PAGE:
What’s the single most important asset in the social sector? People. And to get more specific, our people. Our established leaders, our up-and-coming leaders, and our professionals that have committed themselves to a life of hard work and passion. Our secret weapon is our leaders that have the know-how, the skills, and the commitment to see our organizations through and affect change.
“But how could we be ignoring our people? Obviously we know they’re important.”
We may know their importance, but as a collective we do not yet act like it. Nonprofit leaders do not get anywhere close to the investment that private company leaders get, nor are they paid competitively. We ignore the potential of our leaders and choose to scrape and pinch and only cover the costs that “directly relate” to the mission. Our leaders are undervalued and our organizations are suffering because of it.
It’s time that we start investing in our greatest assets and give them a fair chance to bring everything they’ve got to the table. We need to provide better professional development, continued learning, and competitive wages. And we need to start thinking about long term sustainability for our organizations, which lies in part in having high retention and engaged, skilled leaders.
Corporate CEOs dedicate 30-50% of their time and focus just on cultivating talent and finding up-and-coming leaders within their organizations. Can you imagine nonprofit organizations had the capacity to invest in their current and future leaders?
“What can we do?” Much of the responsibility lies with Boards of Directors, Donors, and Grantmakers.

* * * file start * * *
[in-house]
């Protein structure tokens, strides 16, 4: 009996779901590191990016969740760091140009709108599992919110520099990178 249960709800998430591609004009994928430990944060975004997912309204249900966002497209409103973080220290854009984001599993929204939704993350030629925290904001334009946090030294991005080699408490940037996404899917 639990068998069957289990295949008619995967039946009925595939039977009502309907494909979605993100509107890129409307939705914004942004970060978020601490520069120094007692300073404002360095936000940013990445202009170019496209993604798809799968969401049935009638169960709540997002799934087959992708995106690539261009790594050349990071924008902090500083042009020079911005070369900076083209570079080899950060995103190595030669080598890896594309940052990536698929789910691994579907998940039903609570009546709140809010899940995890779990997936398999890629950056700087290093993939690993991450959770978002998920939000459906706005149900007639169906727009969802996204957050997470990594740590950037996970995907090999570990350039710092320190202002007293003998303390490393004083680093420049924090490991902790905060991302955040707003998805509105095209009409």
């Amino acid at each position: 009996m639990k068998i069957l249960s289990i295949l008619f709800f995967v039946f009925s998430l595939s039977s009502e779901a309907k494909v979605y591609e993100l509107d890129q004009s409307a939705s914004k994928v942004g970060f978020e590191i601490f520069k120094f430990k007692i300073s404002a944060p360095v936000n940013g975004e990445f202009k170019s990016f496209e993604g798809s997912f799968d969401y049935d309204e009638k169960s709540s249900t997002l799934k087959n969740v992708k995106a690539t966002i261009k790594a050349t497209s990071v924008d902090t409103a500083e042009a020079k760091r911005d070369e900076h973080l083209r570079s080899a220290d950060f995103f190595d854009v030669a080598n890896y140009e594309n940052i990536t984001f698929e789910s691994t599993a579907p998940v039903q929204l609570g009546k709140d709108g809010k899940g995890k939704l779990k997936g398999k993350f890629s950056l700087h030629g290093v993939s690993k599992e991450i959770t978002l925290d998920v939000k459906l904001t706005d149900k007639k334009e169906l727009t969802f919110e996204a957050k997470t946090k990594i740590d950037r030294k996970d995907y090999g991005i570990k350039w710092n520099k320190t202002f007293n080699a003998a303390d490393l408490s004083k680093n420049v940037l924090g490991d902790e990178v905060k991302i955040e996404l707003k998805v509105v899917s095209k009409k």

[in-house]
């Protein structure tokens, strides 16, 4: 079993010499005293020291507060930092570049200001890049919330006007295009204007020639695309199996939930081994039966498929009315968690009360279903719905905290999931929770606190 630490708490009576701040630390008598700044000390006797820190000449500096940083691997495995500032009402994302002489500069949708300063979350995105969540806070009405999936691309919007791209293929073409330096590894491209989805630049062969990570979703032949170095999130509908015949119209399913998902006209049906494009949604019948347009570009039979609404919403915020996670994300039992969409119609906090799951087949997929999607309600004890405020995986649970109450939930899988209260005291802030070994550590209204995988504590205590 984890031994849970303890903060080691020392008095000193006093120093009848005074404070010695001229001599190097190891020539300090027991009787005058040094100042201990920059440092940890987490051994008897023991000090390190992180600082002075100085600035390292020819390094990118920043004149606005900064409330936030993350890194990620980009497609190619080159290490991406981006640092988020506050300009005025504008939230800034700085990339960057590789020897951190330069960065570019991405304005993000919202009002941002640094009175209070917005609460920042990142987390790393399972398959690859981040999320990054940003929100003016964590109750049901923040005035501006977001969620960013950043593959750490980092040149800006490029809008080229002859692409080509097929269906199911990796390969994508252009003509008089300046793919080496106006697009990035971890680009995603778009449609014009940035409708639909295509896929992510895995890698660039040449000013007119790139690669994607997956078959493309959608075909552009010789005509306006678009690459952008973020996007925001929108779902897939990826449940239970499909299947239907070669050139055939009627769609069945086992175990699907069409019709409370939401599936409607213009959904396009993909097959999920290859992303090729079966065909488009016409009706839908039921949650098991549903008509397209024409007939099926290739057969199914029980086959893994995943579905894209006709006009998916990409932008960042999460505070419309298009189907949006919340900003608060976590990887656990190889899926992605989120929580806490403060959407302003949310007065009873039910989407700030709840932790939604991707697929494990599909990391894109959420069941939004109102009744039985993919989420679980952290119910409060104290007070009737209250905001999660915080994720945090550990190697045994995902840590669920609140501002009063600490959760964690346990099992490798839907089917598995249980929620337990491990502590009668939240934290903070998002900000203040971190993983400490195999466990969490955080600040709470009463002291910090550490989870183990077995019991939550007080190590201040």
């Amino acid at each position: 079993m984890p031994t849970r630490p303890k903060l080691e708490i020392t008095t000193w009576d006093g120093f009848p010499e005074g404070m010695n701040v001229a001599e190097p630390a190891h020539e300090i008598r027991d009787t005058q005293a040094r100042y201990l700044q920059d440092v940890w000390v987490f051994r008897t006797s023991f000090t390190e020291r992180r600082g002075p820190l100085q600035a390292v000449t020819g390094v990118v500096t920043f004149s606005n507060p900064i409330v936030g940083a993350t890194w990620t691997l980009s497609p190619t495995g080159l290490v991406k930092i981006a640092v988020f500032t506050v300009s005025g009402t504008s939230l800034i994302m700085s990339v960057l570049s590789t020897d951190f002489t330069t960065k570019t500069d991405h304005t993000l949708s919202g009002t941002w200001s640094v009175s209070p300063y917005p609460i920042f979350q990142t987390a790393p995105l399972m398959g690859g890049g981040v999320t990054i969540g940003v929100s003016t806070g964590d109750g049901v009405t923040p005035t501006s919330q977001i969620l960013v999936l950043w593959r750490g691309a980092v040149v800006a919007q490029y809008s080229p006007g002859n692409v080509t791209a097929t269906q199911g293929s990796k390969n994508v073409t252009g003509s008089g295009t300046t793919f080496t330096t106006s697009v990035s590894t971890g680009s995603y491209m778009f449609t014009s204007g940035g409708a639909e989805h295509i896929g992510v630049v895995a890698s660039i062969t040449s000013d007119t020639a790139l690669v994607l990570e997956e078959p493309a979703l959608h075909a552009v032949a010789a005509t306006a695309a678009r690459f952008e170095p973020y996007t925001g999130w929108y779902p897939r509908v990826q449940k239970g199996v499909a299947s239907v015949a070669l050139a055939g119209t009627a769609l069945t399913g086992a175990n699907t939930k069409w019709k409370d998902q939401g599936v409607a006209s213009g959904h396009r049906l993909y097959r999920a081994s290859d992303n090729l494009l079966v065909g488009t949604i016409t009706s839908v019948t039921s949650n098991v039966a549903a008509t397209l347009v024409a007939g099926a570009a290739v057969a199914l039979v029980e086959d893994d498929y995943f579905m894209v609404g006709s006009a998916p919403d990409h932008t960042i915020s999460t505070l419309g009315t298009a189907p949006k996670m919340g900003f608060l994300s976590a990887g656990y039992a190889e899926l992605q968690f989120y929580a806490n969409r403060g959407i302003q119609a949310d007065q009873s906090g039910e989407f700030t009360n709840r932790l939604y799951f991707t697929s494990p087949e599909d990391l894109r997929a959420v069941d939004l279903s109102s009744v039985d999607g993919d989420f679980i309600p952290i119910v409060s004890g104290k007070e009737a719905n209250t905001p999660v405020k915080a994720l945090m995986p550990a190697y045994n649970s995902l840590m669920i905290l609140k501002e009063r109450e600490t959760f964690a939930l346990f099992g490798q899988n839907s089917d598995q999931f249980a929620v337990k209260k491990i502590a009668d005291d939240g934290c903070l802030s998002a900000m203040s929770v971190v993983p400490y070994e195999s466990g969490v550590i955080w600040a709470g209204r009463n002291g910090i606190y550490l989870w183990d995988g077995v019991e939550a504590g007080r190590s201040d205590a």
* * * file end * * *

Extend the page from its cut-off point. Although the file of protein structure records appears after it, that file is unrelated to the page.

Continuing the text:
Donors & Grantmakers: Providing capacity building and unrestricted donations allows organizations to invest in their leadership. Whether that means one-on-one leadership coaching, conferences, formal training, or sabbaticals, it is up to the organization and leaders to know the best way to support and invest in their people.
Board of Directors: Read up on the importance of professional development and make it a priority. Bring it to the attention of your colleagues, and change the culture of the organization. Invest in your leaders, both established and up-and-coming. Build up your staff and empower them to continue to learn, grow, and develop.
We need to understand the costs of ignoring our leaders. We are losing talent in our field and those that stay are unable to reach their full potential because of the lack of time, resources, and opportunities available to them. It’s time to start focusing on our greatest asset and investing in them. When we do, will will be amazed at the growth and development we see within the nonprofit sector. Investing in our leaders will pay dividends for generations to come.
Nonprofit Leadership Reports & Studies:
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